07/06/2013

The 1913 Lockout

Graffiti Art commemorating the 1913 lockout Memorial Garden Marino College  Dublin













This year is the centenary of the 1913 Lockout. A hundred years ago  Dublin was a very poor city and many people lived in tenements. Many families shared the same tenement building and these were very run down. Jobs were scarce and most people lived on tea and bread. One quarter of the children that were born around that time in Dublin died before their first birthday. 



The graffiti shows the lock being broken but poverty and hunger drove the workers back to work without benefiting from the strike











James Larkin  was a union leader who came over from Liverpool.In 1913 he encouraged the people to go on strike in order to get an increase in their wages.The employers locked the workers out.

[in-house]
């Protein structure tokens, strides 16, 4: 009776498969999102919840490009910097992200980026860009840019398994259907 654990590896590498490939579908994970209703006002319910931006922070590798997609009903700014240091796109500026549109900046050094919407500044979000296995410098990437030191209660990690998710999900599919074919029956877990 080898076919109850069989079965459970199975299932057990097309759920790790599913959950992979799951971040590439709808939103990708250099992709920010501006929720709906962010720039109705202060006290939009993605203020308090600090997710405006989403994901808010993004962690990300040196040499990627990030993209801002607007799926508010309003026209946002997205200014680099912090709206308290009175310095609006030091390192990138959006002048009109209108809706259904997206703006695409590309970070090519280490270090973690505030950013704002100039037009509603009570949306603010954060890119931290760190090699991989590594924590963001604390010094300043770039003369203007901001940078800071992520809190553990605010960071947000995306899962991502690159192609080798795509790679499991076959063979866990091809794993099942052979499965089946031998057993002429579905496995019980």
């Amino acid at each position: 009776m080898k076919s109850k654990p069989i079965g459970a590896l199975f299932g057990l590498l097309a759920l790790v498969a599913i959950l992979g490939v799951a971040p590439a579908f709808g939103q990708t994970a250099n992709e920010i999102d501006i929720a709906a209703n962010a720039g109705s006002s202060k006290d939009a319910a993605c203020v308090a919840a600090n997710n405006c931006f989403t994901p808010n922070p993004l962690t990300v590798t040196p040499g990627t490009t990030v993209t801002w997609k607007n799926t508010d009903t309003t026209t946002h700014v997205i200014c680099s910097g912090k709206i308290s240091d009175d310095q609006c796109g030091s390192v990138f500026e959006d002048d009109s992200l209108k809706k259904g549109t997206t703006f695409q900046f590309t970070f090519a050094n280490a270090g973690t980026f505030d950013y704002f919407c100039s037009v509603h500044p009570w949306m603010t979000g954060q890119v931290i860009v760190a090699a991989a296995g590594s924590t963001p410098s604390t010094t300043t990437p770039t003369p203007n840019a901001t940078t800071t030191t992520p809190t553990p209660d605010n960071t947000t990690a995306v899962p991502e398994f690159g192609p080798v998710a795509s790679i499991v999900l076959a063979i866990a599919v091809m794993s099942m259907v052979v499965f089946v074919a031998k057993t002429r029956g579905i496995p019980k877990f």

What started as a strike ended up with thousands of workers going without pay for many months.This meant that a lot of people suffered starvation  because there was no money. Ships brought food from England to help the strikers.
The people suffered great hardship and in 1914 many of the people who were locked out returned to work even though they didn't get any more money






There is a statue of James Larkin in O'Connell Street. When the strikers returned to work he left Ireland and went to live in the USA.

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